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Monoculturalism is the policy or process of supporting, advocating, or allowing the expression of the culture of a single social or ethnic group.[1] It generally stems from beliefs within the dominant group that their cultural practices are superior to those of minority groups.[2] In this context, it may also involve the process of assimilation whereby other ethnic groups are expected to adopt the culture and practices of the dominant ethnic group. Monoculturalism, in the context of cultural diversity, is the opposite of multiculturalism.

Rather than the suppression of different ethnic groups within a given society, sometimes monoculturalism manifests as the active preservation of a country's national culture via the exclusion of external influences. Japan, China, South Korea, and North Korea are examples of this form of monoculturalism. However it may also be the result of less intentional factors such as geographic isolation, historical racial homogeneity, or political isolation. For instance, some European countries such as Finland, Poland and Scandinavia are still effectively monocultural because of the people's shared culture and ethnicity.[citation needed]

Ethnocentric monoculturalism[edit]

The idea of monoculturalism can be expanded to that of ethnocentrism. Ethnocentrism being the idea that one's ethnic background is superior to that of others. A feeling of superiority is one that can project mono-cultural ideals in an attempt to justify intrinsic ways of thinking. In nations with a majority of the population being native, ethnocentrism is blindly put upon those of other cultural backings. The idea of ethnocentrism being combined with monoculturalism yields many examples from history. Most obvious is the Holocaust, but further from that is any instance of genocide or simple racism. In defining genocide you can find the correlation it has with monoculturalism, and how it can be a resultant of mono-cultural, as well as, ethnocentric thinking.[3]


In genocide[edit]

In many of the genocides practiced throughout history, some of them were based on ethnic supremacy. Ethnic supremacy is assumed by one group within a culture, following some distinct action by an external group or from one of the ethnic groups. With European intervention in places like Rwanda, social institutions worked to socially construct an ethnic inferiority, distinguishing the Hutus and Tutsis from one another and causing what would be one of the most horrific demonstrations of genocide in modern history.[4]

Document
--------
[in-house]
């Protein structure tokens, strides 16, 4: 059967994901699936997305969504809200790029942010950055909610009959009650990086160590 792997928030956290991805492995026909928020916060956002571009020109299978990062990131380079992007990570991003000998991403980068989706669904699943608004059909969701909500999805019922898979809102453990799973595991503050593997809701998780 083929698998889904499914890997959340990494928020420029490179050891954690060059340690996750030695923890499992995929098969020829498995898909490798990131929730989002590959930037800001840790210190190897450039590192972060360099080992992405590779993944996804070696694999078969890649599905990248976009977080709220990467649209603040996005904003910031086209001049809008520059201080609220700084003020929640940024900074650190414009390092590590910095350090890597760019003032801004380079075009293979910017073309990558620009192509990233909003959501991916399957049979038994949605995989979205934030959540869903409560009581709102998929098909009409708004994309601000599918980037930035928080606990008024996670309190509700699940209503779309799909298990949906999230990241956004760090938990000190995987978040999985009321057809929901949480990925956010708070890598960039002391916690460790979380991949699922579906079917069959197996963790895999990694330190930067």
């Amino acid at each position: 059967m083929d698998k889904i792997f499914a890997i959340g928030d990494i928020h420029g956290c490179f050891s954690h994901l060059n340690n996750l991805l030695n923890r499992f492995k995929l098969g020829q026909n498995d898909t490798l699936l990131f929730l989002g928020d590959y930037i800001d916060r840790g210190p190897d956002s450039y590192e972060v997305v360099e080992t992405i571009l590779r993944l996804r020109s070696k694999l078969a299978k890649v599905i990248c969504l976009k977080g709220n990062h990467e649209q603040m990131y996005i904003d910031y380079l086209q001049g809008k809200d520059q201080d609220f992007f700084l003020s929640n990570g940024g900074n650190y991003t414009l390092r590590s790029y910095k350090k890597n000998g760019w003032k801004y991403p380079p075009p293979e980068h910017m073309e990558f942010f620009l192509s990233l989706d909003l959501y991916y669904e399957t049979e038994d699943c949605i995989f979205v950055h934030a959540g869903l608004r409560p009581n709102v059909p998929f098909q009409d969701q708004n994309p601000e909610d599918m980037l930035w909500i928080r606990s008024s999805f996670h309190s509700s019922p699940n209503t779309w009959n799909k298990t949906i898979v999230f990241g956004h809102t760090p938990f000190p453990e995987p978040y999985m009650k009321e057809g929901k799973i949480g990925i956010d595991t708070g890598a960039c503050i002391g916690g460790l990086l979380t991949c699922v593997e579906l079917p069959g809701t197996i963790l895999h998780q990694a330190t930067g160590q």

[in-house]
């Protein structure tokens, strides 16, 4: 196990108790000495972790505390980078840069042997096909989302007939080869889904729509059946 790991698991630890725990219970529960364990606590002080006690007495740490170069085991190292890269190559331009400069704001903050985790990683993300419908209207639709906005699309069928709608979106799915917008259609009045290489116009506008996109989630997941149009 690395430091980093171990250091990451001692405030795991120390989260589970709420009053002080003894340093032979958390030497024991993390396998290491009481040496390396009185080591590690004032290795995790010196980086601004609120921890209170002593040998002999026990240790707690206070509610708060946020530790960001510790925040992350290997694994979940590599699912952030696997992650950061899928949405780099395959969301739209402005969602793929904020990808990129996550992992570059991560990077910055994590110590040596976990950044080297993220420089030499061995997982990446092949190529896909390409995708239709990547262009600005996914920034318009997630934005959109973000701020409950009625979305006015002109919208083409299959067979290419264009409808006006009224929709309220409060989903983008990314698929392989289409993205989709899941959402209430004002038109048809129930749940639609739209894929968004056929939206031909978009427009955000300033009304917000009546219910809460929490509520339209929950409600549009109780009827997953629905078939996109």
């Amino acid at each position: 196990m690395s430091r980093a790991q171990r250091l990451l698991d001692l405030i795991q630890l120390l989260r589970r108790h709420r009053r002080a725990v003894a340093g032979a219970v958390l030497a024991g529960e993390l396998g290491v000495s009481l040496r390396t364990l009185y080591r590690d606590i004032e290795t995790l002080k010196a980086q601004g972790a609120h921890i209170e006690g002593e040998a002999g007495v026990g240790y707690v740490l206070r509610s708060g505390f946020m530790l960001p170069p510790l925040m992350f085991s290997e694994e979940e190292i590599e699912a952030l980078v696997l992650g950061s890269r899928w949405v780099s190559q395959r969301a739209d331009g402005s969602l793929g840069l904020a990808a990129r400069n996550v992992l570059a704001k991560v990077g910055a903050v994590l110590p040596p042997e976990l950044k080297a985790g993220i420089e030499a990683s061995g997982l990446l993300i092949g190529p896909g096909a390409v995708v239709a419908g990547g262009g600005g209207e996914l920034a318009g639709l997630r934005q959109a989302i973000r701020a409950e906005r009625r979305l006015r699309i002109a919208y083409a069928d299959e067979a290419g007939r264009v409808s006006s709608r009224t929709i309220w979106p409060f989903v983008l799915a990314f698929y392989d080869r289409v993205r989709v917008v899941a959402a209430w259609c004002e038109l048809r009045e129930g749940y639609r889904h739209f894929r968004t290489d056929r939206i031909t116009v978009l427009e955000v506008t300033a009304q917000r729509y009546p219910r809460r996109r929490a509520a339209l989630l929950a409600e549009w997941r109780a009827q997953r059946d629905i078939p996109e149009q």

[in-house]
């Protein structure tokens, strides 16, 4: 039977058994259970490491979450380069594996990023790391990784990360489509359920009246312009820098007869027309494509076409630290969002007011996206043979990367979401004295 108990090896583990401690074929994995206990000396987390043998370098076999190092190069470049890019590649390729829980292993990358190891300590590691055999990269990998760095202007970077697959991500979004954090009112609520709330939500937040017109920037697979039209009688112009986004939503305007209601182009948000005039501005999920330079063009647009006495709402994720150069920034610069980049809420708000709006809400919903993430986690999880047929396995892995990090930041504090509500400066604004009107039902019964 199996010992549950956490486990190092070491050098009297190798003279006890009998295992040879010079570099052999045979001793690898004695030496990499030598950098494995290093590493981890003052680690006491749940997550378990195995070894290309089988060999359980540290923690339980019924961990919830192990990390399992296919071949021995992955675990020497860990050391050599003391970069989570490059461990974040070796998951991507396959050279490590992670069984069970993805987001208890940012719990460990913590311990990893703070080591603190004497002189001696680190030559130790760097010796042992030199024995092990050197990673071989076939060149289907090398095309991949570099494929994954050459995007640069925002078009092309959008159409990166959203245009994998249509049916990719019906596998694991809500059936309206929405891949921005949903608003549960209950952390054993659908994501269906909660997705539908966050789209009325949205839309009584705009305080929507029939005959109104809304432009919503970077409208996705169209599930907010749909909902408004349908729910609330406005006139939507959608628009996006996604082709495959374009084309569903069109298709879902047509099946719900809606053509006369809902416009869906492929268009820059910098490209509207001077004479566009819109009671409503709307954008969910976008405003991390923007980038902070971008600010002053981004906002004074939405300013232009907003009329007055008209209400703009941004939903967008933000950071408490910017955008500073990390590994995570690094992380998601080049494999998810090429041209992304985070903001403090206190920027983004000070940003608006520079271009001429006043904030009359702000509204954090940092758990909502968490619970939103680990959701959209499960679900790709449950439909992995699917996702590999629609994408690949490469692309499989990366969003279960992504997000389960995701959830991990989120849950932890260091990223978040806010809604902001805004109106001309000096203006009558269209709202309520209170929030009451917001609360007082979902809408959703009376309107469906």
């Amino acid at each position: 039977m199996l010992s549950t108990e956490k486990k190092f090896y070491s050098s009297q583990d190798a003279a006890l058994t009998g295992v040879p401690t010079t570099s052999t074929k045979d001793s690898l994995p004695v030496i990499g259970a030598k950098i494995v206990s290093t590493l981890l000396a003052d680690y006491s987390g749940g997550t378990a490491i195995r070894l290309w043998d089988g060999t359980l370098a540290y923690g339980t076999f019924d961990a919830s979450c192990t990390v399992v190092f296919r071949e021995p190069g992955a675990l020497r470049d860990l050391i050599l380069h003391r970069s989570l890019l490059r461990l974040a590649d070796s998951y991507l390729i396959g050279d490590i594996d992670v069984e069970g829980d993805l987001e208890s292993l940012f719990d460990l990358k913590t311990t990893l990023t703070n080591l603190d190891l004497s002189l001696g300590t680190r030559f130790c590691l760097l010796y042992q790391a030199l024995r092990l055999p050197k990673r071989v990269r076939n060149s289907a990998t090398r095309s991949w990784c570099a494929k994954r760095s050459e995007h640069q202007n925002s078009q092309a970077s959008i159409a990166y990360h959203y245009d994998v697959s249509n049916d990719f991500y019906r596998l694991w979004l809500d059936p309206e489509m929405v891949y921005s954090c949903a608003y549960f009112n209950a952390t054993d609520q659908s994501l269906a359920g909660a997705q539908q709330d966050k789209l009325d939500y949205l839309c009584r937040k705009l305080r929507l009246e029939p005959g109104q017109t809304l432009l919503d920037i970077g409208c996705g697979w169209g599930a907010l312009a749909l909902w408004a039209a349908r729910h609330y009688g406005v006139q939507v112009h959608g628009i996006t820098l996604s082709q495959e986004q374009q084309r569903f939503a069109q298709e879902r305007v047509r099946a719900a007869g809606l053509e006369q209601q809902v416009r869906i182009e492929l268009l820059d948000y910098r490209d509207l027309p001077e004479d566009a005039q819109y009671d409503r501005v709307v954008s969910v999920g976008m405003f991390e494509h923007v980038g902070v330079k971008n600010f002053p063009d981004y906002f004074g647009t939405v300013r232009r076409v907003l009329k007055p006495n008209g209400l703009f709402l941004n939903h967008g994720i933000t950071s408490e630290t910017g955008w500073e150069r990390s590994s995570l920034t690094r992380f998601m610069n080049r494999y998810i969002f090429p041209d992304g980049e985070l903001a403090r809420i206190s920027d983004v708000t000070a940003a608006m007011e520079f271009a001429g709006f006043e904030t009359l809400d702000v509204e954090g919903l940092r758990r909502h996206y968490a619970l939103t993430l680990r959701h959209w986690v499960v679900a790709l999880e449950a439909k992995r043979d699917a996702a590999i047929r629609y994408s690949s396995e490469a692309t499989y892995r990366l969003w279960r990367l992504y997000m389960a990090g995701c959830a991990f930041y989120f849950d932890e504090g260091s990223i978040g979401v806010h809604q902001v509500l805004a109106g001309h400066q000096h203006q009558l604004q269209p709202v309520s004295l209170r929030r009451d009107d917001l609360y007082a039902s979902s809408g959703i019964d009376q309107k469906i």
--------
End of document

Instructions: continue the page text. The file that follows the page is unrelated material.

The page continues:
A similar example to that of the Rwandan Genocide was the ongoing civil war in Burma. The civil war spanned from a constitution that granted Burma their independence from the British Empire in which a group of leaders created conditions that didn't involve many of Burma's Ethnic Minorities, and instigated a fight from them.[5] Many of these ethnic minorities in Burma, including the Karen, have been significantly displaced by the military junta and placed into refugee camps in bordering nations. The remaining ethnic minorities have been living in poor conditions, and have been met by a variety of human rights abuses.


Globalization involves the free movement of goods, capital, services, people, technology and information throughout the world. It also involves the international integration of potentially very different countries through the adoption of the same or similar world views, ideologies, and other aspects of culture. Marsella argues that this is monoculturalism on a grand scale.[6] Potentially it could lead to the suppression and loss of different ethnic cultures on a global scale.

See also[edit]


  1. ^ Monoculturalism, online Oxford dictionary
  2. ^ Jackson, Y. Encyclopedia of Multicultural Psychology, p. 203
  3. ^ Sue, Derald Wing. "Whiteness and Ethnocentric Monoculturalism: Making the "Invisible" Visible". American Psychologist. November 2004. doi:10.1037/0003-066x.59.8.761.
  4. ^ White, Kenneth R. "Scourge of Racism: Genocide in Rwanda". Journal of Black Studies. Vol. 39, No. 3 (Jan., 2009), pp. 471-472.
  5. ^ "Tracking Genocide: Persecution of the Karen in Burma". Texas international law journal. Volume: 48 Issue: 1 Page: 63 10/01/2012.
  6. ^ Marsella, Anthony (2005). ""Hegemonic" Globalization and Cultural Diversity: The Risks of Global Monoculturalism" (PDF). Australian Mosaic. Issue 11 Number 13: 15–16.

Further reading[edit]

  • Tambini, Damian (1996). "Explaining monoculturalism: Beyond Gellner's theory of nationalism". Critical Review: A Journal of Politics and Society. 10 (2): 251–270. doi:10.1080/08913819608443420.
  • Conversi, Daniele (2008). "Democracy, Nationalism and Culture: A Social Critique of Liberal Monoculturalism". Sociology Compass. 2 (1): 156–182. doi:10.1111/j.1751-9020.2007.00063.x.